The redshift and afterglow of the extremely energetic gamma-ray burst GRB 080916C
Max-Planck-Institut für extraterrestrische Physik, Giessenbachstrasse 1, 85748 Garching, Germany e-mail: [jcg;cclemens;kruehler;azk;pafonso;filgas;grl;sloew;yoldas;zhangx]@mpe.mpg.de
2 Universe Cluster, Technische Universität München, Boltzmannstraße 2, 85748 Garching, Germany
3 Optical Observatories, California Inst. of Technology, 1200 E California Blvd, Pasadena, CA 91125, USA e-mail: firstname.lastname@example.org
4 Dept. of Theor. Astrophysics, California Inst. of Technology, 1200 East California Blvd., Pasadena, CA 91125, USA e-mail: email@example.com
5 Department of Astronomy & Astrophysics, Pennsylvania State University, 525 Davey Lab, University Park, PA 16802, USA e-mail: firstname.lastname@example.org
6 Dept. of Physics, Tokyo Inst. of Technology, 2-12-1 Ookayama, Meguro-ku, Tokyo 152-8551, Japan e-mail: email@example.com
7 SLAC/KIPAC, 2575 Sand Hill Road, Menlo Park, CA 94025, USA e-mail: firstname.lastname@example.org
8 Harvard University, 60 Garden Street, Cambridge, MA 02138, USA e-mail: email@example.com
9 Department of Astronomy, University of California, Berkeley, CA 94720, USA e-mail: firstname.lastname@example.org
10 Thüringer Landessternwarte Tautenburg, Sternwarte 5, 07778 Tautenburg, Germany e-mail: [klose;rossi]@tls-tautenburg.de
11 ESO, Karl-Schwarzschild-Str. 2, 85740 Garching, Germany e-mail: email@example.com
12 School of Physics, University College Dublin, Belfield, Dublin 4, Ireland e-mail: firstname.lastname@example.org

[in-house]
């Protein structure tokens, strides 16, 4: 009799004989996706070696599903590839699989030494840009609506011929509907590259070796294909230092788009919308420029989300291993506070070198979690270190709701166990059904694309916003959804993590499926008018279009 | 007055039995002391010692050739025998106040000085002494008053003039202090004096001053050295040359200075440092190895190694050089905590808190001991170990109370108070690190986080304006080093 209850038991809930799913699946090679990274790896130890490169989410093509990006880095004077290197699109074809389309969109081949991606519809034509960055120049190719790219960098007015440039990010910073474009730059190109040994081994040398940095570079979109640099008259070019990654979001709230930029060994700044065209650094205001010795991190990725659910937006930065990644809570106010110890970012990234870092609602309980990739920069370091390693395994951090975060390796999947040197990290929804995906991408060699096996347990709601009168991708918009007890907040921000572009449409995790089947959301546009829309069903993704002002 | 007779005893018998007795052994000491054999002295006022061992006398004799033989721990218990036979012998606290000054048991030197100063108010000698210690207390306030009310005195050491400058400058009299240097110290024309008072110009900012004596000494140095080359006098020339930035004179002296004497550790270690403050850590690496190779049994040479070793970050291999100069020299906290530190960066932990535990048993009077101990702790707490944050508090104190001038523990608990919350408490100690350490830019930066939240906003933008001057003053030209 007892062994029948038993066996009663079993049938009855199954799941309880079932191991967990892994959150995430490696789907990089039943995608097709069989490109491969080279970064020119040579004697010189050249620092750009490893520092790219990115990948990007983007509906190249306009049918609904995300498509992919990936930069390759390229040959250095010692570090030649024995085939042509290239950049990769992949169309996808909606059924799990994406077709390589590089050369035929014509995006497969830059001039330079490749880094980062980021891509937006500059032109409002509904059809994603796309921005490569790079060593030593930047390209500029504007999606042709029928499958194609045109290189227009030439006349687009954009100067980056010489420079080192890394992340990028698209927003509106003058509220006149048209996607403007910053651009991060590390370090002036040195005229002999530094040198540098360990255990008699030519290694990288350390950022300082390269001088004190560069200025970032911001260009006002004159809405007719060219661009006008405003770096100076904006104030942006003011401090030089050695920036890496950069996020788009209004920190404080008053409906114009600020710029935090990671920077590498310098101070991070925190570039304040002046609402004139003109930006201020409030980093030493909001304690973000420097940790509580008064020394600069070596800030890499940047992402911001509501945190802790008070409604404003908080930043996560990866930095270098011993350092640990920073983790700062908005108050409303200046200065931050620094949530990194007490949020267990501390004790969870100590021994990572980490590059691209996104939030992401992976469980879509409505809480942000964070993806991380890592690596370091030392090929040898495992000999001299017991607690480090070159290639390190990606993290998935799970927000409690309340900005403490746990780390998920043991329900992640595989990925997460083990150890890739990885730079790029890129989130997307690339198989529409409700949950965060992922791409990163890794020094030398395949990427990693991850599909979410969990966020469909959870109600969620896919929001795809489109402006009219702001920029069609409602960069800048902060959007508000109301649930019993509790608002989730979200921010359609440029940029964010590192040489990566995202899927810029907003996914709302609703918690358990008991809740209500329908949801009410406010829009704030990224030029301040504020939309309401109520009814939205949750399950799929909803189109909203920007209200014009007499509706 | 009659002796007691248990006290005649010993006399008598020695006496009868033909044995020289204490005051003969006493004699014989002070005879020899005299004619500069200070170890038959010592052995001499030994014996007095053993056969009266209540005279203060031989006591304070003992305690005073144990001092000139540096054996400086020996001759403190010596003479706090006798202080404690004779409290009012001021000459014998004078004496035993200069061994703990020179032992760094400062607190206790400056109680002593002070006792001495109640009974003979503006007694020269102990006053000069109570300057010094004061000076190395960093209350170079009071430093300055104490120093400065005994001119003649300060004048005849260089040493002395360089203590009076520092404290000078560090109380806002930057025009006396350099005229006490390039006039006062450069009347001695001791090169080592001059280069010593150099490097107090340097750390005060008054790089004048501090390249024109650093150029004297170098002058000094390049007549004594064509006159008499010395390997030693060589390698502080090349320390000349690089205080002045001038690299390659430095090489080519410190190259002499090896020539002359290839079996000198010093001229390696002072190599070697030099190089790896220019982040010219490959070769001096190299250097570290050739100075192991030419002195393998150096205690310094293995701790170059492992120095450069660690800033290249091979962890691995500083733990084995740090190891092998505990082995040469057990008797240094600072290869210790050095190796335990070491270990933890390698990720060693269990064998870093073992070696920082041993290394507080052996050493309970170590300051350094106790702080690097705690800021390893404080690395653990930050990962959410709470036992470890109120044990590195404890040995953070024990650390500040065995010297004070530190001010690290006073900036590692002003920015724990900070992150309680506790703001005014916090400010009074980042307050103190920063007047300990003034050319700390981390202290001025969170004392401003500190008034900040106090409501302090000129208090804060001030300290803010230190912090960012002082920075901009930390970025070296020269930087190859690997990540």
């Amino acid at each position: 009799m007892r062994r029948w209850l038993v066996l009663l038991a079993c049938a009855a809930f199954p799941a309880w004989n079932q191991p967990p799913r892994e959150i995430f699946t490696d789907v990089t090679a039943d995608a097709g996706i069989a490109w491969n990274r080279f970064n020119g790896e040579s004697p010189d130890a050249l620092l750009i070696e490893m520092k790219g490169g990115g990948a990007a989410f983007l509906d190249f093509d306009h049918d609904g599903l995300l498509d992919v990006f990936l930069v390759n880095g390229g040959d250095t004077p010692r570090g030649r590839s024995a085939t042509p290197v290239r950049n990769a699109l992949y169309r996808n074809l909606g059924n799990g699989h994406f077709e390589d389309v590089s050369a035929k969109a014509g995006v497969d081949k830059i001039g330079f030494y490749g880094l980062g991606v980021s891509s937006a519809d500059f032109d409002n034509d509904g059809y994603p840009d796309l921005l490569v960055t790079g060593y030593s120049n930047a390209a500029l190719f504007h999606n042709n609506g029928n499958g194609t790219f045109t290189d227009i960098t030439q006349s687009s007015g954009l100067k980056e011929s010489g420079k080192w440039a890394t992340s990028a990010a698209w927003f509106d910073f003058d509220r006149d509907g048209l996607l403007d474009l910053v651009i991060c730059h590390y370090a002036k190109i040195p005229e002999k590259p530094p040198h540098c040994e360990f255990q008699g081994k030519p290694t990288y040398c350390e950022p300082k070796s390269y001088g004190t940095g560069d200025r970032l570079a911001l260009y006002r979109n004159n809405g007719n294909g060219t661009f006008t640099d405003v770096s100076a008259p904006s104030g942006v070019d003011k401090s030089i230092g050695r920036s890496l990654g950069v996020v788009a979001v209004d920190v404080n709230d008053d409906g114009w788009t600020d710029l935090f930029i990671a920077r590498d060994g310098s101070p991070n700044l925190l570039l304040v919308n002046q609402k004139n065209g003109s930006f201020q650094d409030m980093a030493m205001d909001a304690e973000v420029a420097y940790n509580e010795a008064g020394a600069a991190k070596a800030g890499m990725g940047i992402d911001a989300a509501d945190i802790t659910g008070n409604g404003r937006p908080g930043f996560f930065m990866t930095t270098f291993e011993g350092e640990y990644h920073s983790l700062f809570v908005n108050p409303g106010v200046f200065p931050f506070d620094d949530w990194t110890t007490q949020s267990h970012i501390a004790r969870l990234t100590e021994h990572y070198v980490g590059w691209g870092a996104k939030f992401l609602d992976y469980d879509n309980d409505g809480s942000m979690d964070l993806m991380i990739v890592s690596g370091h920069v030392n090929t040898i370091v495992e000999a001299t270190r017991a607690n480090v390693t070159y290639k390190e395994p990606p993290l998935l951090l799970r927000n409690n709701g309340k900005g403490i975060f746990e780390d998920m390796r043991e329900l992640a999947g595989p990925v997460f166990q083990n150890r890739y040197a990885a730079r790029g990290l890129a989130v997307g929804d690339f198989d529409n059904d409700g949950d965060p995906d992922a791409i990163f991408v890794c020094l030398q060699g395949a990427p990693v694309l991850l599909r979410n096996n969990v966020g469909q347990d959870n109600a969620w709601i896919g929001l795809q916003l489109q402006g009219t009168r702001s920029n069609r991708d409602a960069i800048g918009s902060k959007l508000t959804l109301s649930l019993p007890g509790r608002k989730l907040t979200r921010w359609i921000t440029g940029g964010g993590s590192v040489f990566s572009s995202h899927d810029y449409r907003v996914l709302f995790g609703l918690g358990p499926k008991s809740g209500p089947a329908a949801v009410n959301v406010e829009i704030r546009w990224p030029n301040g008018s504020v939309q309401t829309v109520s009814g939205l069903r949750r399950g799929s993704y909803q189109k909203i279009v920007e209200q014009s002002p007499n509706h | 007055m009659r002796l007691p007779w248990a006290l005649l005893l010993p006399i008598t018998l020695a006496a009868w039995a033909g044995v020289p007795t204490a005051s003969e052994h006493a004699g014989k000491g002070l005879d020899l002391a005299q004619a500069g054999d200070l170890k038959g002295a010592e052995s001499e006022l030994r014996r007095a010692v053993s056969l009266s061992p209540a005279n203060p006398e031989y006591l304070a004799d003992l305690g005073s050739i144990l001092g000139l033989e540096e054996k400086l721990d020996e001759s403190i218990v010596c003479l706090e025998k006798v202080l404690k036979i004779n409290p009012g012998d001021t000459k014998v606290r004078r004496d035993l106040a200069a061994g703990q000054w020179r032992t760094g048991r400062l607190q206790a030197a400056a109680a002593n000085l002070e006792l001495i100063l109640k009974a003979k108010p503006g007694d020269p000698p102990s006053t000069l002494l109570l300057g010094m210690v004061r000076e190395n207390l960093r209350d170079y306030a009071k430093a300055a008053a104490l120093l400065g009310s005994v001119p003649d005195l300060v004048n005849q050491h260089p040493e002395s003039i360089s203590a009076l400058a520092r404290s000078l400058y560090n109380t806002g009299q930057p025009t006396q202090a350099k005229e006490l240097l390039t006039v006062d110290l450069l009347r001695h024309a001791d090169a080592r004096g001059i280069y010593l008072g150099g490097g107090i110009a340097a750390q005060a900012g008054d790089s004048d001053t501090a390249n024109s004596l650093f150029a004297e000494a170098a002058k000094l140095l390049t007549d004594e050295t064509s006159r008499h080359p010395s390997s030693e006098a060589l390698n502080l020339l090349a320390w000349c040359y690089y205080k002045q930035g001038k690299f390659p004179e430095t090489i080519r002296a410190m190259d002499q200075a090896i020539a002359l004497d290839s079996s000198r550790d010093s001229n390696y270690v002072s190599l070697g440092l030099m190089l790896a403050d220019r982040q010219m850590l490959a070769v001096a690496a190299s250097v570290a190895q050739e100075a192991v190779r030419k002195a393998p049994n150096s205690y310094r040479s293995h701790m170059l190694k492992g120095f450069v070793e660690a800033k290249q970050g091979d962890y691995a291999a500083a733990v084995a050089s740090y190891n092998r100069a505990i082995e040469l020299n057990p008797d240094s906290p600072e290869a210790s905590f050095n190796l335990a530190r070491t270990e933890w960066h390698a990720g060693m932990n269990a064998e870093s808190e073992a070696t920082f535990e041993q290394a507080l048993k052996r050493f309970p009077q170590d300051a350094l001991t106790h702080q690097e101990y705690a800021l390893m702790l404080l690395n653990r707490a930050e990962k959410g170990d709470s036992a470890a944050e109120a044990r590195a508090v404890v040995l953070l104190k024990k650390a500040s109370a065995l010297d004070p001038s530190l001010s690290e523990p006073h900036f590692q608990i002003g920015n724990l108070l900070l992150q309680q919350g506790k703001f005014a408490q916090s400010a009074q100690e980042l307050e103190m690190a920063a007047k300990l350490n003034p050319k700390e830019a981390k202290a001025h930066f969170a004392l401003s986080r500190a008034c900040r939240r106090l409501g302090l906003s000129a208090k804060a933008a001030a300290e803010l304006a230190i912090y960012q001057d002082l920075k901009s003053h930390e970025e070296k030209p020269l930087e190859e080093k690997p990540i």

13 Dept. of Astronomy, Kyoto University, Sakyo-ku, Kyoto 606-8502, Japan e-mail: email@example.com
14 Department of Astrophysics, Nagoya University, Furo-cho, Chikusa-ku, Nagoya 464-8602, Japan e-mail: firstname.lastname@example.org
15 Eötvös Univ., 1117 Budapest, Pazmany P. stny. 1/A, Hungary e-mail: email@example.com
Accepted: 7 February 2009
Context. The detection of GeV photons from gamma-ray bursts (GRBs) has important consequences for the interpretation and modelling of these most-energetic cosmological explosions. The full exploitation of the high-energy measurements relies, however, on accurate knowledge of the distance to the events.
Aims. Here we report on the discovery of the afterglow and subsequent redshift determination of GRB 080916C, the first GRB detected by the Fermi Gamma-Ray Space Telescope with high significance detection of photons at energies >0.1 GeV.
Methods. Observations were done with the 7-channel “Gamma-Ray Optical and Near-infrared Detector” (GROND) at the 2.2 m MPI/ESO telescope, the SIRIUS instrument at the Nagoya-SAAO 1.4 m telescope in South Africa, and the GMOS instrument at Gemini-S.
Results. The afterglow photometric redshift of , based on simultaneous 7-filter observations with GROND, places GRB 080916C among the top 5% most distant GRBs and makes it the most energetic GRB known to date. The detection of GeV photons from such a distant event is unexpected because of the predicted opacity due to interaction with the extragalactic background light. The observed gamma-ray variability in the prompt emission, together with the redshift, suggests a lower limit for the Lorentz factor of the ultra-relativistic ejecta of . This value rivals any previous measurements of Γ in GRBs and strengthens the extreme nature of GRB 080916C.
Key words: techniques: photometric / gamma rays: bursts
© ESO, 2009